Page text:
More than two years ago, the Scottish government began a project to discover if community councils could work together for a common cause.
And if the success of the Queen’s Park Arena Project is anything to go by, then the answer is a resounding yes.
Representatives from four community councils (Crosshill/Govanhill, Langside, Battlefield and Camphill, Mount Florida, and Shawlands and Strathbungo) worked together tirelessly to make their dream of a resurrected performance space in Queen’s Park become a reality.
Dr Evelyn Silber, chair of the steering group, told The Extra: “We are delighted that this community-led project has attracted such a high level of public and stakeholder support.
“We look forward to achieving phase one so events can begin there in 2012 and are looking to develop our operation to run the events programme”.
Having layed derelict for the last 15 years, the century-old band-stand site is set to become a multi-functional outdoor arena for use by community and visiting performance groups.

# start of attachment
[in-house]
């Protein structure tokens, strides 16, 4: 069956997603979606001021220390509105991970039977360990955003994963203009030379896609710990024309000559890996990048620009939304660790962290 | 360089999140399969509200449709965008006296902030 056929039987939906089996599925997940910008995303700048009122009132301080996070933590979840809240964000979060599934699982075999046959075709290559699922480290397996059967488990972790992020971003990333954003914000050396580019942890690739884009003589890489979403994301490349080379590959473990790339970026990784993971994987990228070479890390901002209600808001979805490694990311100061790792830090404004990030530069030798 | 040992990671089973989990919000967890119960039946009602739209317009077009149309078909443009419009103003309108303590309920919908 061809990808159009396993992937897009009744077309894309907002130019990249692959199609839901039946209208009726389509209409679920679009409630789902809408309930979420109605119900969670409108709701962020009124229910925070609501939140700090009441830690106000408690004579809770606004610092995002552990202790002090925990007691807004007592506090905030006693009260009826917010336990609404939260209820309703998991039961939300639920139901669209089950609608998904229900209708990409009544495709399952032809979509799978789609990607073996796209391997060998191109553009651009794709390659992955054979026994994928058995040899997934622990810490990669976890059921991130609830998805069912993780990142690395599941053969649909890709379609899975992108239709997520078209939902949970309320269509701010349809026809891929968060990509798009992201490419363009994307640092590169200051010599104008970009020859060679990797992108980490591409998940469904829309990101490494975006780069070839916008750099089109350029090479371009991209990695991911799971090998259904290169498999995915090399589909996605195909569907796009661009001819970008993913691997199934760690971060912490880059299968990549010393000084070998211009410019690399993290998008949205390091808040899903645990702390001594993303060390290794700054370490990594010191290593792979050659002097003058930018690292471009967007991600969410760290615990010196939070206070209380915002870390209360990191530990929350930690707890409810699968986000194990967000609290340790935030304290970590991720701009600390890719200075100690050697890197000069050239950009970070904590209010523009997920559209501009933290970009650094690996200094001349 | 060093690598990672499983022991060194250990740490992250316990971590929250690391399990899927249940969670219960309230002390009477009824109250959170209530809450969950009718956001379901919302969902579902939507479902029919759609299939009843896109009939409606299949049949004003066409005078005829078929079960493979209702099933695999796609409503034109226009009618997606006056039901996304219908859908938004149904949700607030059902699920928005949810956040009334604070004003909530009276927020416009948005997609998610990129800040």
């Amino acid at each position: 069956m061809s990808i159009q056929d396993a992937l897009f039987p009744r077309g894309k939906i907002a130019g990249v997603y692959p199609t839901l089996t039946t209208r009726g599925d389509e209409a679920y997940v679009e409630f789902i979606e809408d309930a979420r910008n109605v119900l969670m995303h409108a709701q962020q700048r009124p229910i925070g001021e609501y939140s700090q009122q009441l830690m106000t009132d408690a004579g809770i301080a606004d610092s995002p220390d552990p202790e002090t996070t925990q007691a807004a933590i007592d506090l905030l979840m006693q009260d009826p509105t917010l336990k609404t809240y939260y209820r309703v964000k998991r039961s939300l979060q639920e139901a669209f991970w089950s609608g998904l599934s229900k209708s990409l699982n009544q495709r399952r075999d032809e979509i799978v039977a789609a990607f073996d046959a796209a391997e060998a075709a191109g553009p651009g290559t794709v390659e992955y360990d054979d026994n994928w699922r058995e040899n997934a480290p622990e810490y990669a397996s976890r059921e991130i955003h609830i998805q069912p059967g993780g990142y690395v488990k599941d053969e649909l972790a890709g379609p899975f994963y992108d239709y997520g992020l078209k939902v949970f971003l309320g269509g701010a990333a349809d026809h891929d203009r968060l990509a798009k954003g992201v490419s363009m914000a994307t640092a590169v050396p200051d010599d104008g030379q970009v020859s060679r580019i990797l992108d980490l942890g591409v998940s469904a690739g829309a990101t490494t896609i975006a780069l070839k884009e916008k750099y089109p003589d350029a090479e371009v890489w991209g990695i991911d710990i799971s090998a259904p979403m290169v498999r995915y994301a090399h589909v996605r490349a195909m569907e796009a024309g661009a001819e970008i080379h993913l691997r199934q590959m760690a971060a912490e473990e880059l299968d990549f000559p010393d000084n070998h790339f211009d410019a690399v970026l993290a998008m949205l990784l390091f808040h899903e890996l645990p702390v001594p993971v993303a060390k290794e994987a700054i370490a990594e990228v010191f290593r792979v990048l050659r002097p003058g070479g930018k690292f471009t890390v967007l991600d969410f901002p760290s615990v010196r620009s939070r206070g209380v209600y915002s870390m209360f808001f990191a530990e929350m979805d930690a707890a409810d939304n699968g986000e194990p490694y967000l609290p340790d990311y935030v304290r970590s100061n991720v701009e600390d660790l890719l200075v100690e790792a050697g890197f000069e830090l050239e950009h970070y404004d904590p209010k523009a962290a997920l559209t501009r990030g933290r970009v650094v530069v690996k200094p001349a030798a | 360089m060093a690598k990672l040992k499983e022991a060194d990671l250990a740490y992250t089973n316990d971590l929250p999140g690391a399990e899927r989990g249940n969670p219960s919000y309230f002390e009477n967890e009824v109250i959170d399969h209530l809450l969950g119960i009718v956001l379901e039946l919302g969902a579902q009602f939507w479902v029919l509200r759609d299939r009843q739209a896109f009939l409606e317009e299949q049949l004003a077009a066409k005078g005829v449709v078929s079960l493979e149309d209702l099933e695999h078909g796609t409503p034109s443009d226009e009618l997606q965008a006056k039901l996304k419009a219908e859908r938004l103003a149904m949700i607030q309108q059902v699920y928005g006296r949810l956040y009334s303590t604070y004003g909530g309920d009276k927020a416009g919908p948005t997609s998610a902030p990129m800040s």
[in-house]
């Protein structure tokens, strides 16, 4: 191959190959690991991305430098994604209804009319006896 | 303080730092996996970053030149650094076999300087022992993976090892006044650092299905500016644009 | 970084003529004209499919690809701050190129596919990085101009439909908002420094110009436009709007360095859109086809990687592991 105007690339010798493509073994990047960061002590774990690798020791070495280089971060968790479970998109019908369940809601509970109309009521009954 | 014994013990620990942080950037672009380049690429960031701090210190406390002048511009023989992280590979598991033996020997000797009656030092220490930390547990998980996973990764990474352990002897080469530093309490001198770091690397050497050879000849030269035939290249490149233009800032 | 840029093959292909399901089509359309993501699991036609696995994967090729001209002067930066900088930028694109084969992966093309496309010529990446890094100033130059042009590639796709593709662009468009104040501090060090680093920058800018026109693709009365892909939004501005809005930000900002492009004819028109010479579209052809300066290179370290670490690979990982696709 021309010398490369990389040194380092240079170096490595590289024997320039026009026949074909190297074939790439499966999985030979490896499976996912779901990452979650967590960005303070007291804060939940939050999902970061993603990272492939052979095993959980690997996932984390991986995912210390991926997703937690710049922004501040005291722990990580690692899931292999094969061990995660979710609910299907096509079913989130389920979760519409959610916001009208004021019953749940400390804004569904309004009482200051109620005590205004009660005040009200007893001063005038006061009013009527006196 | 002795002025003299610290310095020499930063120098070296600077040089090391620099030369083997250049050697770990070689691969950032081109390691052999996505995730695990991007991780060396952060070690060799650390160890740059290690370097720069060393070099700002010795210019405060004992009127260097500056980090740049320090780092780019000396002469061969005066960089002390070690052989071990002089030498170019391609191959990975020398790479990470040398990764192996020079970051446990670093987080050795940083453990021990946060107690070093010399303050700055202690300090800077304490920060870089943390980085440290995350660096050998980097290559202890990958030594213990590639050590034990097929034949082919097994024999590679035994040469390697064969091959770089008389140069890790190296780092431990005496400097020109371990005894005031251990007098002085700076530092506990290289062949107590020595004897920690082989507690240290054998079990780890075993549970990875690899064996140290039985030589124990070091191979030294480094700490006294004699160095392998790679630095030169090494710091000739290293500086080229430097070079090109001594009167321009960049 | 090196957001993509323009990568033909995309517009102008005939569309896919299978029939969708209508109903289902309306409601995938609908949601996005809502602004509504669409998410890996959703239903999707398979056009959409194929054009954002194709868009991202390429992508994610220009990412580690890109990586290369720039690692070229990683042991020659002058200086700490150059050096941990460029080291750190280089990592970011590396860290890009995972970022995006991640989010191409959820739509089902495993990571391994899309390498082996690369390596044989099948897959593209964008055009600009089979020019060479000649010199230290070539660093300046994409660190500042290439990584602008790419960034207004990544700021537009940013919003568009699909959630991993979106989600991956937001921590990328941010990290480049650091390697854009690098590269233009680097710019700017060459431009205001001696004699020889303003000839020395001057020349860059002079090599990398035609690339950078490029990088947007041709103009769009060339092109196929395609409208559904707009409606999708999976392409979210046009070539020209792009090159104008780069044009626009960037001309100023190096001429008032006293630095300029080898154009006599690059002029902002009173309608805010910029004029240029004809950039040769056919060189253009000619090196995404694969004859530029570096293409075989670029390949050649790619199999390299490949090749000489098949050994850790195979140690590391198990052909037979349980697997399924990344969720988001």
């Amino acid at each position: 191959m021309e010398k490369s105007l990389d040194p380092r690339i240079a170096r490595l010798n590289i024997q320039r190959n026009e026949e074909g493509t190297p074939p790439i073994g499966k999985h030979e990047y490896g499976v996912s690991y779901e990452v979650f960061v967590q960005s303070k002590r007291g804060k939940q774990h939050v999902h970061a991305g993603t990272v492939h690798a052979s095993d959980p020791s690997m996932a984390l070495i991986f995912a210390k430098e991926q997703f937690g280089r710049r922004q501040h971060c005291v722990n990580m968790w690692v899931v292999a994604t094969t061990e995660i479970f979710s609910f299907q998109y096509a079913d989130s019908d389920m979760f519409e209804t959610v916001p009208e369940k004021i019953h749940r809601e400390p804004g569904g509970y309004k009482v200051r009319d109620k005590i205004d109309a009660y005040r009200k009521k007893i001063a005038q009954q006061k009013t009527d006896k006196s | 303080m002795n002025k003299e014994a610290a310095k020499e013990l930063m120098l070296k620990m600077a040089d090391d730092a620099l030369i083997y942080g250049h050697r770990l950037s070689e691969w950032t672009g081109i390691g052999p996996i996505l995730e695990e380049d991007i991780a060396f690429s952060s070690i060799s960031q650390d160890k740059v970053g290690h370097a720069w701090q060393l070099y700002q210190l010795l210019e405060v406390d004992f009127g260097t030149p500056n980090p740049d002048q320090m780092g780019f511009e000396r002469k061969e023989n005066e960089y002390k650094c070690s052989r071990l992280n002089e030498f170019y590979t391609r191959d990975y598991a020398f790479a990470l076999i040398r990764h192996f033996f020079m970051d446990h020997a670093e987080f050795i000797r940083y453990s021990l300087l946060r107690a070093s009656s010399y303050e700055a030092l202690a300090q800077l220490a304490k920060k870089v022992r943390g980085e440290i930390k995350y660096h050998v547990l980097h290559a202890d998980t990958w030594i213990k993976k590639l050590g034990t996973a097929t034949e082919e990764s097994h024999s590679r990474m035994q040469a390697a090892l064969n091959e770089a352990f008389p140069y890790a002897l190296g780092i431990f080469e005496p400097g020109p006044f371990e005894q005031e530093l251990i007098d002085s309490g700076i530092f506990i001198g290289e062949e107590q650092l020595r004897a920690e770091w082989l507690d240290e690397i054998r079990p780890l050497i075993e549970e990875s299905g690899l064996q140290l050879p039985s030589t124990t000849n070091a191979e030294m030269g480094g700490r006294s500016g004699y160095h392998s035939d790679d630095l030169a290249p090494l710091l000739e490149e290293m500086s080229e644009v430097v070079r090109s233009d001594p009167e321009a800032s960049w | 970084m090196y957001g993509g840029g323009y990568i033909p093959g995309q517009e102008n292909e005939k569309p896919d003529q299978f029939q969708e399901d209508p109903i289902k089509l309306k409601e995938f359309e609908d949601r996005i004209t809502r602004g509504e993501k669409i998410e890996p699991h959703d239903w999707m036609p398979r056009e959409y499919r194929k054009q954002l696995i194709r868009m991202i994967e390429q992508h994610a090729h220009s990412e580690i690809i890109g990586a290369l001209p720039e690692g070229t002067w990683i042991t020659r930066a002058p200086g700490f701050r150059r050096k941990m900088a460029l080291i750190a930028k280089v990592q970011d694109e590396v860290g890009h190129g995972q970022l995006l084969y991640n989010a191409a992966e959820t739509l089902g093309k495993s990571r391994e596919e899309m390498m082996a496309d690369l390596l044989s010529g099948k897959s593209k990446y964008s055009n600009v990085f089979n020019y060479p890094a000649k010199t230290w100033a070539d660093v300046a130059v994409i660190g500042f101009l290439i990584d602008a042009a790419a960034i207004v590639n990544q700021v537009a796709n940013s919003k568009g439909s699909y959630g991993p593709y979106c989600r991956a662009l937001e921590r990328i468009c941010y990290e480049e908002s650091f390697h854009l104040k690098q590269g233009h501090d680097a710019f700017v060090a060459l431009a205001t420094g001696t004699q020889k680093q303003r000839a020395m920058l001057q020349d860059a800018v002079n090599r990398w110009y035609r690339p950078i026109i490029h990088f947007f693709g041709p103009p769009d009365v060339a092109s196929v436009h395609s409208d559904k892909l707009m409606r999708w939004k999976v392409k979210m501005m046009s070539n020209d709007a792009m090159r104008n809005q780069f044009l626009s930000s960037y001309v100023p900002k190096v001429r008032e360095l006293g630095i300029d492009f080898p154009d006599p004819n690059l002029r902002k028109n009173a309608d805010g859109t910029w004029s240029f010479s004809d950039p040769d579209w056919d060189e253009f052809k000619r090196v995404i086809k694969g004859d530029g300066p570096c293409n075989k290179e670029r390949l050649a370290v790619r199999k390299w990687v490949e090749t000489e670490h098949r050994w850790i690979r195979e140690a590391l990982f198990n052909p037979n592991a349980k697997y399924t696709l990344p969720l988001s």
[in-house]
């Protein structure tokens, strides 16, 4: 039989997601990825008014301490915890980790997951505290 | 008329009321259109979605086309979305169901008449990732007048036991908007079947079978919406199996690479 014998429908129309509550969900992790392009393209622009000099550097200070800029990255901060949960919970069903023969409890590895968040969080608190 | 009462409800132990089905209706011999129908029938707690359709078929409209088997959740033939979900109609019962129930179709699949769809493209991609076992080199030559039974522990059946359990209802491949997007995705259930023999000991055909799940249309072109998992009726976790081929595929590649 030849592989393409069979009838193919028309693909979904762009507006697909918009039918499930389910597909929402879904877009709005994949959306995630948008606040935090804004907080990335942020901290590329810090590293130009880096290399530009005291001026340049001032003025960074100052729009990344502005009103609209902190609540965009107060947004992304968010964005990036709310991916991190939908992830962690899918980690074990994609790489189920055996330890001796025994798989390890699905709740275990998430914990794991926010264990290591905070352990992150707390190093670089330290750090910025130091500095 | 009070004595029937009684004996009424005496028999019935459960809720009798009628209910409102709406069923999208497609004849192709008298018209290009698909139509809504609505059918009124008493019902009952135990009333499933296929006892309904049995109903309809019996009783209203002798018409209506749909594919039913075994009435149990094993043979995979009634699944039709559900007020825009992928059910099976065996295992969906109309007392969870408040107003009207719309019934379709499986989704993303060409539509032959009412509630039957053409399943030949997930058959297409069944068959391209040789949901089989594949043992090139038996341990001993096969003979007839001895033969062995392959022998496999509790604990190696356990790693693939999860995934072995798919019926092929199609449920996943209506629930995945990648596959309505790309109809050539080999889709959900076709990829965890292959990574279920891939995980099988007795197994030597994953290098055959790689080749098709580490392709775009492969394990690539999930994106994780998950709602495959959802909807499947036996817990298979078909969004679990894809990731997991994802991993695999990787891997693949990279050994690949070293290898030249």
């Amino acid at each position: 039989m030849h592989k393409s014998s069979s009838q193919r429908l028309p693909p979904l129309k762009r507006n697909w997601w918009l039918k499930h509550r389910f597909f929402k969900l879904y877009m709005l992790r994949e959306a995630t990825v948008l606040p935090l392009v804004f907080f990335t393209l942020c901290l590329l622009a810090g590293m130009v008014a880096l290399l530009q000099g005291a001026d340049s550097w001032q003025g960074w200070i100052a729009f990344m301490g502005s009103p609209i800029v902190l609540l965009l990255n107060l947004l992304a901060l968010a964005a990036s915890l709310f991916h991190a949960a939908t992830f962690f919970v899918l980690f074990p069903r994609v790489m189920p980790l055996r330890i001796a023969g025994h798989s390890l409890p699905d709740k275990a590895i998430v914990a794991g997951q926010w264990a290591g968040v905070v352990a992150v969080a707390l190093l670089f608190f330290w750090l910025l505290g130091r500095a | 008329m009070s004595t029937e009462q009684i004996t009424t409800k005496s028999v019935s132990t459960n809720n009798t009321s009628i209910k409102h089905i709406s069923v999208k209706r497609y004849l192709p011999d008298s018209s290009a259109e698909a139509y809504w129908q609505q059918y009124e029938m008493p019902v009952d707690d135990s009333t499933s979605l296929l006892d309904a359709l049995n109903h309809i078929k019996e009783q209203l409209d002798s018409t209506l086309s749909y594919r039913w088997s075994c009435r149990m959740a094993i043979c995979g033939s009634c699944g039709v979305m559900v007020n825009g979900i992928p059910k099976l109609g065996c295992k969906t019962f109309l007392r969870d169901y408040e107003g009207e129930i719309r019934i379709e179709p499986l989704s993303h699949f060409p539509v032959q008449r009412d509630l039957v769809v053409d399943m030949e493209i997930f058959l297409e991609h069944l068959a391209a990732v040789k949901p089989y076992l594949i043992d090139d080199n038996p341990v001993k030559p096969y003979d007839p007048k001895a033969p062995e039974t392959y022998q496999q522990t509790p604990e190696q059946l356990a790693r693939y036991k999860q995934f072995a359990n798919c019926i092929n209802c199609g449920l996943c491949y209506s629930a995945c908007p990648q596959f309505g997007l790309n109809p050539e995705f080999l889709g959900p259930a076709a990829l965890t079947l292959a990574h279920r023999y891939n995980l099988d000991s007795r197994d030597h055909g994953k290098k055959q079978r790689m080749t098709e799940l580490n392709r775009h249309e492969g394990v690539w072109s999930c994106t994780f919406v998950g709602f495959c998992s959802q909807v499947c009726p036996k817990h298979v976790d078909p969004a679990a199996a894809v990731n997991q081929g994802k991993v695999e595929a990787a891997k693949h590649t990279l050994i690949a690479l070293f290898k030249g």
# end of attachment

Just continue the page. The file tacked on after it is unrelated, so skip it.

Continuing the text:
Some of the events requested by locals during community consultation were music, dance, theatre, film, children’s activities, exercise classes and skating.
But now the dream looks set to become a reality and work is expected to take place this year on the first phase of the project which will restore and develop the arena terraces and provide a smooth, level performance space and new drainage and ground consolidation work.
The space should be ready to host an events programme in 2012, in time for the 150th anniversary of the Park’s opening in September 2012.
The first phase is expected to cost about £230,000 and funding has been secured from the Landfill Communities Fund, the Southside Central, Pollokshields and Langside Area Committees of Glasgow city council and the Strathbungo Society.
James Limb, chair of the Strathbungo Society, added: “Our organisation is very pleased to be able to support the Queen’s Park Arena, which will offer such potential in a beautiful setting in the heart of the southside”.
The project started as a pilot project supported by the Scottish government in pursuit of their empowering communities agenda and has made rapid progress since beginning in spring 2009.
Glasgow city council, who own the park, have supported the project by undertaking investigative ground surveys and will assist with the remedial underground works, landscaping and drainage works in the surrounding area.
The second phase of the project, estimated at £300k and consisting of a purpose-designed staging structure for film as well as performing arts, and further seating and facility improvements will be the subject of a second stage fund raising campaign.